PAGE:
And for the most part we would agree. This stops the State tyrannising its subjects, using routine torture leading to false confessions, of the type Tudor England was all too familiar with. England grew out of it, and jurisdictions which follow our model, the USA and other enlightened countries, have to accept that from time to time guilty people will walk free because the evidence that the State is able to adduce is not sufficient in law to convict. The facts of Miranda -v-Arizona are testimony to how far that law has been pushed to defend individual rights.

There are always circumstances however where the silence of a person is so telling, of such persuasive evidential value of itself, that the law has decided to moderate the previous rule. This has led in England to the modern “Police Caution” which explains that if you have an innocent explanation, you have the choice of giving it at once, or run the risk of having some explanation you put forward later “interpreted” by a court. In other words a court is now allowed to use its common sense.

In this case Katey was not accused of anything at that stage. She was made “arguida” which gave her some rights, and might be thought of as simply being ‘cautioned’ in English law.

What bothers me is that at that time she, possibly with advice from her lawyer, chose to exercise the right to silence from the start. Not half way through the questions when it began to become clear to them both that the line of enquiry was not one they liked. Right from the start. And chose to exercise it for the most trivial questions; ones which could not possibly have spoken to her guilt or innocence of anything.

The first 6 questions must on any test be considered to be helpful to the police search for Madeleine, as they are trying to understand the scene they were presented with, and people’s actions. If they could get those first minutes sorted out they might be able to do something useful.

Only Question 7 - - "Assuming Madeleine had been abducted, why did you leave the twins home alone to go to the ‘Tapas’ and raise the alarm? Because the supposed abductor could still be in the apartment.” - is there a hint that they are now beginning to probe and to test the hypothesis, or assumption.

But Questions 8 - 19 are again all trying to get information which might help with an understanding of what happened. None of them is loaded IMHO.

After that they get more pointed, as the working hypothesis is clearly not supported by the facts, nor by Katey’s answers.

She therefore must have considered herself right from the start as a ‘suspect’ in some crime, and acted accordingly. She no longer saw herself as the mother of a young girl who had been unlawfully abducted by a stranger and for whom everything possible had to be done.

When we then consider the things they were saying, which were always about death and murder, though no one else significant had mentioned either “...there’s no evidence that Madeleine is dead and there’s no evidence to implicate us in her death....” “Find the body and prove we killed her!”, and, through their spokesman Mitchell, to the effect -] “If she is dead then it is not by their hands”, and add this to her refusal to help in any way, I begin to move towards thinking that her refusal to assist was suspicious, and probably indicative, though of precisely what I cannot say.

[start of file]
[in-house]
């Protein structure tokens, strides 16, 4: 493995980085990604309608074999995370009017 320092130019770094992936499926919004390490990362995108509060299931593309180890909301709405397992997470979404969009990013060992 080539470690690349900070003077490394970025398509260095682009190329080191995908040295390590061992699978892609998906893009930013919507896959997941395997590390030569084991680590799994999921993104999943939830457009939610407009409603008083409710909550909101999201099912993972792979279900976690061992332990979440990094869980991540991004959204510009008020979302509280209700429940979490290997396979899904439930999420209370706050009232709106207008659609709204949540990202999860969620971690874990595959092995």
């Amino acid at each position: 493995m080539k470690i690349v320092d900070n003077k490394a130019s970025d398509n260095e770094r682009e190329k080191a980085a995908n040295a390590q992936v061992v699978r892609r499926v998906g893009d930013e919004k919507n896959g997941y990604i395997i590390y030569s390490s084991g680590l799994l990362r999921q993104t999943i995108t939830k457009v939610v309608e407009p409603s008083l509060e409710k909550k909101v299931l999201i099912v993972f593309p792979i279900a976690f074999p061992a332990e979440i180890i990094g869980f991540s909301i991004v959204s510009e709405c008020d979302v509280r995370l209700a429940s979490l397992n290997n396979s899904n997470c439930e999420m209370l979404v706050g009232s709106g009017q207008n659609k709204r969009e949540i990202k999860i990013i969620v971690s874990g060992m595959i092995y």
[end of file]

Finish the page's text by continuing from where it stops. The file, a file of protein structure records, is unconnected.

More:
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Post by Atilliator on 05.06.11 6:08

Refusal to answer these questions is not an indication of guilt: it is an indication of self defence.

Anyone fool enough to think that all one has to is to answer questions, and everything will be fine'n'dandy has another thing coming. You are up against professionals, and they don't always follow the rules. (Amaral, for example, is tainted in another case over someone falling down the steps.) So you will use any tools available to protect yourself. Otherwise, it will be like Stefan Kiszko - "Sign this, and you'll be home for Christmas."...in 16 years time. And that was someone who was cleared by the forensic evidence!!!!!!!!!!

What I found most interesting about the 48 questions is that they completely refute the notion given by the UK media that the Portuguese police are feckless and primitive. It is clear they have a lot of evidence against the McCanns, and much of it has obviously come from the UK.
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Post by Guest on 09.07.13 11:32

This is just being 'discussed' on twitter, so thought I would give it a bump.
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Post by tigger on 09.07.13 11:49

@Atilliator wrote:Refusal to answer these questions is not an indication of guilt: it is an indication of self defence.

Anyone fool enough to think that all one has to is to answer questions, and everything will be fine'n'dandy has another thing coming. You are up against professionals, and they don't always follow the rules. (Amaral, for example, is tainted in another case over someone falling down the steps.) So you will use any tools available to protect yourself. Otherwise, it will be like Stefan Kiszko - "Sign this, and you'll be home for Christmas."...in 16 years time. And that was someone who was cleared by the forensic evidence!!!!!!!!!!

What I found most interesting about the 48 questions is that they completely refute the notion given by the UK media that the Portuguese police are feckless and primitive. It is clear they have a lot of evidence against the McCanns, and much of it has obviously come from the UK.

Attilator may be long gone, but I take it to be a 'he' and he is seeing it as almost a contest, being 'up against professionals' . I would certainly hope so, I wouldn't like amateurs to be looking for my child.

He's spot on with the last paragraph, it was the UK police who delevoped evidence against the McCanns. Strangely they were doing their professional job too until they were told to stop?